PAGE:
Just One Kid

March 22, 2010

This post isn’t going to rock your world or give you any insight into "the System." It’s not going to challenge preconceptions about race. It’s not going to aid the battle against oppression or help you do much of anything at all.

But I don’t care. Because – sometimes – I just have to do things for me.

In my time out here in Shanghai, I’ve been teaching Primary School classes, but – to get extra income – I’ve also been doing some one-on-one tutoring. Four days a week, I’ve been going to the home of a 7 year-old Chinese boy (we’ll call him "K") to help him with his homework and get him to practice his English. He’s in international school, so his English is pretty solid. And since his mother (his dad doesn’t live with them) can afford to put him in international school AND pay for me to come in and hang out most weekdays, it’s not like they’re hurting, financially. I’m just a replaceable cog in the machine – one more tutor in a long line of tutors for K.

I took the job for the money. Because it was easy, and it would enable me to do the things I wanted to do out here. I could quit any time because – who cares? – it’s just a "tutor" job. I didn’t have to put any effort or mind-power or soul into it. It was nothing. And yet . . .

All those justifications go out the window because – a kid’s a kid. And I can’t work with a kid so closely without getting attached. Without forming a relationship. It’s not about "making a difference" or really helping him improve his life in any sort of way – it’s just connecting to a kid, enjoying it, and having affection for the little guy.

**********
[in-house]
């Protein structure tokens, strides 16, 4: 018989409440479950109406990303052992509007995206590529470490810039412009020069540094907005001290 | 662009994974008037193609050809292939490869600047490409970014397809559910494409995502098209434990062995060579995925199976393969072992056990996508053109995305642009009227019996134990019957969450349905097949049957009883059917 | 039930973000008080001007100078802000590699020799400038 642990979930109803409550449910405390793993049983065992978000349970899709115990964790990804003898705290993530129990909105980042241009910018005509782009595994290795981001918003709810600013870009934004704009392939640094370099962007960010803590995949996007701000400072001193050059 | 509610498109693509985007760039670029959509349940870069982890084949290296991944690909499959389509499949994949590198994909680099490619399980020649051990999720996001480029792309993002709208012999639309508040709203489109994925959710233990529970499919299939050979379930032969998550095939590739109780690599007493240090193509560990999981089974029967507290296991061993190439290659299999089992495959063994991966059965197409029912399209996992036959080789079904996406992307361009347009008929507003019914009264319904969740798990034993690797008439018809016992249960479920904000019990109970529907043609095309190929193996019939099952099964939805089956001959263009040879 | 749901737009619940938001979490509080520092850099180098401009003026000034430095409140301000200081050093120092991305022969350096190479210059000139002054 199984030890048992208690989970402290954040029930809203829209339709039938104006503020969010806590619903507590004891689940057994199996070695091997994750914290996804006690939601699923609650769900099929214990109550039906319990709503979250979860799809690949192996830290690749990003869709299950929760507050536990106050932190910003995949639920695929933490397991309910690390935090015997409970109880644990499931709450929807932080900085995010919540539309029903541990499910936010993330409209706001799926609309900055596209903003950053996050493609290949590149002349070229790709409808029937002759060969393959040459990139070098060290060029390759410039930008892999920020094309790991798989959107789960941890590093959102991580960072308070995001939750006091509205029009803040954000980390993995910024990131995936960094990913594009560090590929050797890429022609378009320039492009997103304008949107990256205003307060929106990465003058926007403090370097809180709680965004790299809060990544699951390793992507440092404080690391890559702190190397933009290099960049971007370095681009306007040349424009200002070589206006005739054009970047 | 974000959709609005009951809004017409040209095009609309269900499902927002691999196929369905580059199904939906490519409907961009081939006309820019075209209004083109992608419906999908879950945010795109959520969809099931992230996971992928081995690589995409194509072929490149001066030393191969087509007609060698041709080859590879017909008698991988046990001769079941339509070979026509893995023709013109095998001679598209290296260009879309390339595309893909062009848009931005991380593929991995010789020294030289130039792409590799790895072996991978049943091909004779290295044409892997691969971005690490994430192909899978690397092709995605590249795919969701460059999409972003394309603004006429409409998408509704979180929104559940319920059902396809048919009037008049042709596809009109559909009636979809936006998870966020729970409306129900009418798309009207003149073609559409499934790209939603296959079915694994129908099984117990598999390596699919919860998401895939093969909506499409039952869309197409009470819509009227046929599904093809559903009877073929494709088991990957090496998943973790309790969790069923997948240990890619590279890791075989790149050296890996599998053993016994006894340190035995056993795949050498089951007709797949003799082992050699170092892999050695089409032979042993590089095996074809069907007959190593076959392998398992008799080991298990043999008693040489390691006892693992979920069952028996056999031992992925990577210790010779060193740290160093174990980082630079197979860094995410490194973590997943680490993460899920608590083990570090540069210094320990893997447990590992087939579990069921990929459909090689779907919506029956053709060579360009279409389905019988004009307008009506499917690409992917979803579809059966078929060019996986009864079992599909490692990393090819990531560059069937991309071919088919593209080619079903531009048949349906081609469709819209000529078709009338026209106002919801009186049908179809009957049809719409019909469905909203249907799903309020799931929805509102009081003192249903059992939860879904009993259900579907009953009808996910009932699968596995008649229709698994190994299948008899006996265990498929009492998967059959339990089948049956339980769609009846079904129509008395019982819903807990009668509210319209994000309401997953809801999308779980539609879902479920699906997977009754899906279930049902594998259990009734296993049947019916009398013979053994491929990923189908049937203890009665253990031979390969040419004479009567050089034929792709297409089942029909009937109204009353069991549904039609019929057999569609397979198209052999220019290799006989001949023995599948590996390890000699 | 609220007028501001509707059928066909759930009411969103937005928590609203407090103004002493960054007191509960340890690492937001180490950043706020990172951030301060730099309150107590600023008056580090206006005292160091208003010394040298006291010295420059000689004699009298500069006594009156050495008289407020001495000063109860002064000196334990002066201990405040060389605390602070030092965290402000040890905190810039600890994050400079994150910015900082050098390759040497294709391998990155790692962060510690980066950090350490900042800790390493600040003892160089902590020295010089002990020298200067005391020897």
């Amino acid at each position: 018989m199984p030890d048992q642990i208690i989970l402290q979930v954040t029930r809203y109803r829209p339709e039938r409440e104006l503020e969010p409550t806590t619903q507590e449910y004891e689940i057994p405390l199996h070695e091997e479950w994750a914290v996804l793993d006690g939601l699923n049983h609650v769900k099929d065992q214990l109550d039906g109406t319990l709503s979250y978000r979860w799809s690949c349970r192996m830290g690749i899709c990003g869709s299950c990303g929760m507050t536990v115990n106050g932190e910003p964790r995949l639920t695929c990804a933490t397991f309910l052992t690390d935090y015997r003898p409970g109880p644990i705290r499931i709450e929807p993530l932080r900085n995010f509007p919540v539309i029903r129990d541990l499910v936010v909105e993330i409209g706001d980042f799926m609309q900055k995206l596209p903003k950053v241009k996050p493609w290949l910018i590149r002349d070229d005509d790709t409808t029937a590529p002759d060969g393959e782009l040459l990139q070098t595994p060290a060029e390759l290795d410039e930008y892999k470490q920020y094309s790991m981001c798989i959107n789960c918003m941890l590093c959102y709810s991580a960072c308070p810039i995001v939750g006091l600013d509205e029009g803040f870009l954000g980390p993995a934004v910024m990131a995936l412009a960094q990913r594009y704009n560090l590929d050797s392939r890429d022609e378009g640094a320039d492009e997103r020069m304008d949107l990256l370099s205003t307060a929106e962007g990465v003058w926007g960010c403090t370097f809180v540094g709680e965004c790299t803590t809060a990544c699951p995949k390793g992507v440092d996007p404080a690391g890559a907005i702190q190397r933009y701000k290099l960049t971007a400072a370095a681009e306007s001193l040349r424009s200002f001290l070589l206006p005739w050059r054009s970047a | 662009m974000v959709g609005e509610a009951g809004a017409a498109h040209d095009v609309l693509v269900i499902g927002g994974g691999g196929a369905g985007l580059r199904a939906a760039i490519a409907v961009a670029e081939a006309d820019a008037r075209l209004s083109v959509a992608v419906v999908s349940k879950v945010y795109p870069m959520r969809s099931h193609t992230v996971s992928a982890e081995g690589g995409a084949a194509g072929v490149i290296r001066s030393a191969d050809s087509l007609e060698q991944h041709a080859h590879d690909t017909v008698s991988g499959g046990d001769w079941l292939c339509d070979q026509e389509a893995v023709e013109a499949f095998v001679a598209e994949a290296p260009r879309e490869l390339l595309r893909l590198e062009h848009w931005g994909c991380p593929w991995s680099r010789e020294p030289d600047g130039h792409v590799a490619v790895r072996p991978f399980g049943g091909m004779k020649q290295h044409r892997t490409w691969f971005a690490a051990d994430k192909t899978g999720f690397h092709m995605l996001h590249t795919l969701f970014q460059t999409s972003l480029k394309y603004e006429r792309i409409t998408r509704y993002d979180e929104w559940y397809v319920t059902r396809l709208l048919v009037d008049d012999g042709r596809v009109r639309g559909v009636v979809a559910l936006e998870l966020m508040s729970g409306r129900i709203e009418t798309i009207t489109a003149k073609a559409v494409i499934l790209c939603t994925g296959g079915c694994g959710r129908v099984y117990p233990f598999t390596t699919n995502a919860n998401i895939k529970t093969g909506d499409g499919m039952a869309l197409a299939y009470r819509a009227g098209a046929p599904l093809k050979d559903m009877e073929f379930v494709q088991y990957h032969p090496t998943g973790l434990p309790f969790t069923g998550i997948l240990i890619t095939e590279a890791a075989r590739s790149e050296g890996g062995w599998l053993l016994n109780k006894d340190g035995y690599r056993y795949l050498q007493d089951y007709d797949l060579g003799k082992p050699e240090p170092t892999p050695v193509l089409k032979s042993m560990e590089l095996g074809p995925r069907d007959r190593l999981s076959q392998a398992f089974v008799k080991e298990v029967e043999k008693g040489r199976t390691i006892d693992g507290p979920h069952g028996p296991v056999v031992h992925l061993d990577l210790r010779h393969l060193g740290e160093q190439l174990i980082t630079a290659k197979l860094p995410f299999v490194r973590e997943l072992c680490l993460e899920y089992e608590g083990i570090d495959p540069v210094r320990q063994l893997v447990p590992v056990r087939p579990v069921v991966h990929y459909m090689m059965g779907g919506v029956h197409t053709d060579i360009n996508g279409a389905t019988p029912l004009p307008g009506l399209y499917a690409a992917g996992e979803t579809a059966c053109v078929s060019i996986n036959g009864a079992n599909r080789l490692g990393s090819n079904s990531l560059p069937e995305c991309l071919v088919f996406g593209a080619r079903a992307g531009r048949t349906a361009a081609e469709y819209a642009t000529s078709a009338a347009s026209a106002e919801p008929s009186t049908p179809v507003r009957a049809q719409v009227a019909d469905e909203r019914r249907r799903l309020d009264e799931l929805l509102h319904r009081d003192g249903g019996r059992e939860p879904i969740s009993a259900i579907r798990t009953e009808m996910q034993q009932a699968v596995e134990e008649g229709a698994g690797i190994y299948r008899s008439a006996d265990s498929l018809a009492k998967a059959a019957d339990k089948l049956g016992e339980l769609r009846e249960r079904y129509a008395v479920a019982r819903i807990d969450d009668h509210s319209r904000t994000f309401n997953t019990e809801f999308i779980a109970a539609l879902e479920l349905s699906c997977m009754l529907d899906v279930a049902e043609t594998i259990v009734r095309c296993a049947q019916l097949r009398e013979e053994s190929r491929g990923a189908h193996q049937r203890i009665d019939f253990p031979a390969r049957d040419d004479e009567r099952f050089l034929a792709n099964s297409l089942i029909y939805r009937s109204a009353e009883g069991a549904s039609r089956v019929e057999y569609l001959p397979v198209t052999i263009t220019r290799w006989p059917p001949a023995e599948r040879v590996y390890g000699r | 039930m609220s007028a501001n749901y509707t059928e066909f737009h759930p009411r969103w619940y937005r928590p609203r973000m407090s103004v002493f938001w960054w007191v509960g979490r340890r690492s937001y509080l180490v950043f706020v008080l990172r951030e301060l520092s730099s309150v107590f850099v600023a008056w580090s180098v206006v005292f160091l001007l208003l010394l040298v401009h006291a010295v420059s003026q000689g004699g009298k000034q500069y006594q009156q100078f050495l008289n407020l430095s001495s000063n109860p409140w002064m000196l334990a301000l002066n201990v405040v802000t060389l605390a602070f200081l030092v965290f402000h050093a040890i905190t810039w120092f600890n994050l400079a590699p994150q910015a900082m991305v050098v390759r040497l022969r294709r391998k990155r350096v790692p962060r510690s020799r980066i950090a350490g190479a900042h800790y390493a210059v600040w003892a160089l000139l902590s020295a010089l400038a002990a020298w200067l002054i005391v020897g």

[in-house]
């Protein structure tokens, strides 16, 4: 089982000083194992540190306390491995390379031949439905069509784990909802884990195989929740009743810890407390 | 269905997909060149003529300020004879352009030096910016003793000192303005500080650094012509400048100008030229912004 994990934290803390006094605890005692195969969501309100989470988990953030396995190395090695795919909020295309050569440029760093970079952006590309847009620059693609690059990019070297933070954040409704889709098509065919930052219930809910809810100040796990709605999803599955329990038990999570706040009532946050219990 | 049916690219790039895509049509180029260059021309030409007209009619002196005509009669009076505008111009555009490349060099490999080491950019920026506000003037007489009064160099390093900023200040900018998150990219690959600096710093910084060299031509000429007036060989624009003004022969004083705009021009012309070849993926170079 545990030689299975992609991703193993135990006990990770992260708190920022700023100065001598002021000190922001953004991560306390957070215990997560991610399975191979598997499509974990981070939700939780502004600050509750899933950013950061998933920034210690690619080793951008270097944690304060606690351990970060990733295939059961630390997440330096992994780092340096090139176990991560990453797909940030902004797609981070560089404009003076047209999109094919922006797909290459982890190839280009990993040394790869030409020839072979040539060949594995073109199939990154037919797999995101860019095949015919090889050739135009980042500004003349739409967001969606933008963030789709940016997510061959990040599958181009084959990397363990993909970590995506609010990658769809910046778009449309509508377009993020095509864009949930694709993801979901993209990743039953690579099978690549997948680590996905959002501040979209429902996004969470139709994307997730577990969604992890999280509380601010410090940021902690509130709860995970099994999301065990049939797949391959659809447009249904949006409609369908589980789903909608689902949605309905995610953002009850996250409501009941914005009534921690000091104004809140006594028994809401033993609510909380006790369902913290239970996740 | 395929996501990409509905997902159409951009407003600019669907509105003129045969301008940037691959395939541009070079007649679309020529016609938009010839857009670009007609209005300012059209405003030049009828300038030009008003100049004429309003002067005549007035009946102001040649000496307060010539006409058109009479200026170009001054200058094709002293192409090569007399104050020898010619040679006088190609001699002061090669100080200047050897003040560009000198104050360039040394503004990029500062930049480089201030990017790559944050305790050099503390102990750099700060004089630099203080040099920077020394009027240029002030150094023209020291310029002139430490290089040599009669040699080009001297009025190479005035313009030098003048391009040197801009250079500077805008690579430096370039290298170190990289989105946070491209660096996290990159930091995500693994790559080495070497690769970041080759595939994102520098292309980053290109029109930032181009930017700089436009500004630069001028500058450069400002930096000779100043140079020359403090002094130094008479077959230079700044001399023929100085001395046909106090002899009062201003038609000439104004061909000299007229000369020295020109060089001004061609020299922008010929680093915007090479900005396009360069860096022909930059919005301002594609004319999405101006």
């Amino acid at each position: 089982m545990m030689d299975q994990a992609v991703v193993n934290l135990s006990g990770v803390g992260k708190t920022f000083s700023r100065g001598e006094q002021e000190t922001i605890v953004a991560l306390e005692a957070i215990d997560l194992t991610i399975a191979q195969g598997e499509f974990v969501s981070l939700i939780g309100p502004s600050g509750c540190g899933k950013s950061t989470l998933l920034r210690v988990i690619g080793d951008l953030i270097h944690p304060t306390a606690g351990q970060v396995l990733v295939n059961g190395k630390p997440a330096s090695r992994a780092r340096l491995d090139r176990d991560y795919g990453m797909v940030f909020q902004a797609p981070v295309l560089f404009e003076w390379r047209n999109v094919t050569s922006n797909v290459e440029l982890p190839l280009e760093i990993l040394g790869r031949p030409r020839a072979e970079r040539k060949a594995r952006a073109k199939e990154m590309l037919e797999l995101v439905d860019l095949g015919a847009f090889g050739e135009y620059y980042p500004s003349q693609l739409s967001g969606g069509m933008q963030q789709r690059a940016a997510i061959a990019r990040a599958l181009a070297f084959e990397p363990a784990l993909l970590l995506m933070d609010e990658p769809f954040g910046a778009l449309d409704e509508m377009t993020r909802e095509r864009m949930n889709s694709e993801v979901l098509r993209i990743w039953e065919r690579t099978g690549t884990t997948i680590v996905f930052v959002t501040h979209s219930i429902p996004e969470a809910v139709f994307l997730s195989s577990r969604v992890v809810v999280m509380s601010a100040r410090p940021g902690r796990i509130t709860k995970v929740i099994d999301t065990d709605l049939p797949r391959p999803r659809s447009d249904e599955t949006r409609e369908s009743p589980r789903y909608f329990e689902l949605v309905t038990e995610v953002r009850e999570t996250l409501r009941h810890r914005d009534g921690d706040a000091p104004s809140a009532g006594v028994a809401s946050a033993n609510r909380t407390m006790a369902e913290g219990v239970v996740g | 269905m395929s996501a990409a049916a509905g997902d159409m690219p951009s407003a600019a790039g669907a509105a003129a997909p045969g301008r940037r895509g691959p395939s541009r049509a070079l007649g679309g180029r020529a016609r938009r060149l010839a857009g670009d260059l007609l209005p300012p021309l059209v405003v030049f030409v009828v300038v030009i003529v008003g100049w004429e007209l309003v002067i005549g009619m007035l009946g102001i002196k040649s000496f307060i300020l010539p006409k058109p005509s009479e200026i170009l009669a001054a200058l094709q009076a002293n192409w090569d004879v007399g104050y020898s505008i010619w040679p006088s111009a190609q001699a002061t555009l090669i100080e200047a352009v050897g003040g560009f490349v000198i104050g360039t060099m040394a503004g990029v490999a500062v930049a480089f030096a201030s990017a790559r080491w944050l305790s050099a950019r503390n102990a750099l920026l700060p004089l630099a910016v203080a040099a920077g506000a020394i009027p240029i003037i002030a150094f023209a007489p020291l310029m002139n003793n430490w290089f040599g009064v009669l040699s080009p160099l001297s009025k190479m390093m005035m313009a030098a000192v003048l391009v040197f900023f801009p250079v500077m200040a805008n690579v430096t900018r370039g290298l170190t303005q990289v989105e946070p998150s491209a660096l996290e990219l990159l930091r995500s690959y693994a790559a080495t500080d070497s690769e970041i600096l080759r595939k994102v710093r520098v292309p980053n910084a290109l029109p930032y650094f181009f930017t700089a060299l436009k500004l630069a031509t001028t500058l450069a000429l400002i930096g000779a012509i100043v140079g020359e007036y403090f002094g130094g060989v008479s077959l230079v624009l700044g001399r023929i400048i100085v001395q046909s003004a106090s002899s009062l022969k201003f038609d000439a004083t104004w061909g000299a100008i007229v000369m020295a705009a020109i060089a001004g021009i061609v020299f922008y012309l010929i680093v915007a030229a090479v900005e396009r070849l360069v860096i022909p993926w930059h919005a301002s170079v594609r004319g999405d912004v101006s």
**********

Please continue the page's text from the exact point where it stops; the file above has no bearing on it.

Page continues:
And that’s why it tore me up yesterday to tell him (and his mother) that I’m going to have to stop tutoring him in a couple weeks.

The reason’s a good one: I just got an offer I can’t refuse. Honestly. It has to be a sort of "secret" for now, but I’ve gotten the opportunity to get in on the ground floor of an organization that is doing something that has the potential to really go along with all that I do and want to achieve in my life. A chance to gain experience (and some clout) in a direction that is going to come in really useful a few years down the line when I’m trying to go bigger with my reach. In short – a chance to help a WHOLE LOT of kids.

But, in order to be able to do that right, I have to stop working with just one kid: K. And the reasons for it don’t mean a thing when the end result is the same: I’m not going to be hanging out with him, anymore, and he doesn’t really know why.

He’s the only-child representative of the "One Child Policy." He comes home from school, and he sits around with his grandma and grandpa, who don’t really have the time or energy to play with him. Shanghai parents are scared to let their kids out, so he doesn’t get to play with other kids during the week. He’s lonely. So when I come over – it’s play-time. And work-time (because that’s my job), but it’s not like with those other adults.

We share snacks, for instance. I come over shortly after he gets home from school, which just so happens to be the middle of his snack-time. So he carries all his snacks over to the big desk where we work together, and we usually spend the first 5 to 10 minutes chatting about random things while he eats, crumbs spilling all over his homework assignments for the day.

A couple minutes in, he’ll look over at me shyly, and he’ll start digging into one of his bags of snacks. Maybe he’ll grab a shrimp-cake puff (don’t know what else to call it, it’s like a cheeto made out of shrimp-stuff) and drop it onto the desk in front of me, saying "that’s you." I thank him and eat it, and then he’ll grab a few more and more carefully lay them out in front of me. Or else we have "my favorite" – these sort of gummi (but not sweet) sea-weed snacks that come individually wrapped. He gets really excited about these, because he knows they’re my favorite (always making sure to say, "these are your favorite"), so he likes to share a lot of them with me. Or maybe it’s his cardboard tube of sweet gummi snacks. As he digs through them for the orange ones (his favorite), he makes sure to isolate the purple ones to give to me (again, my favorite).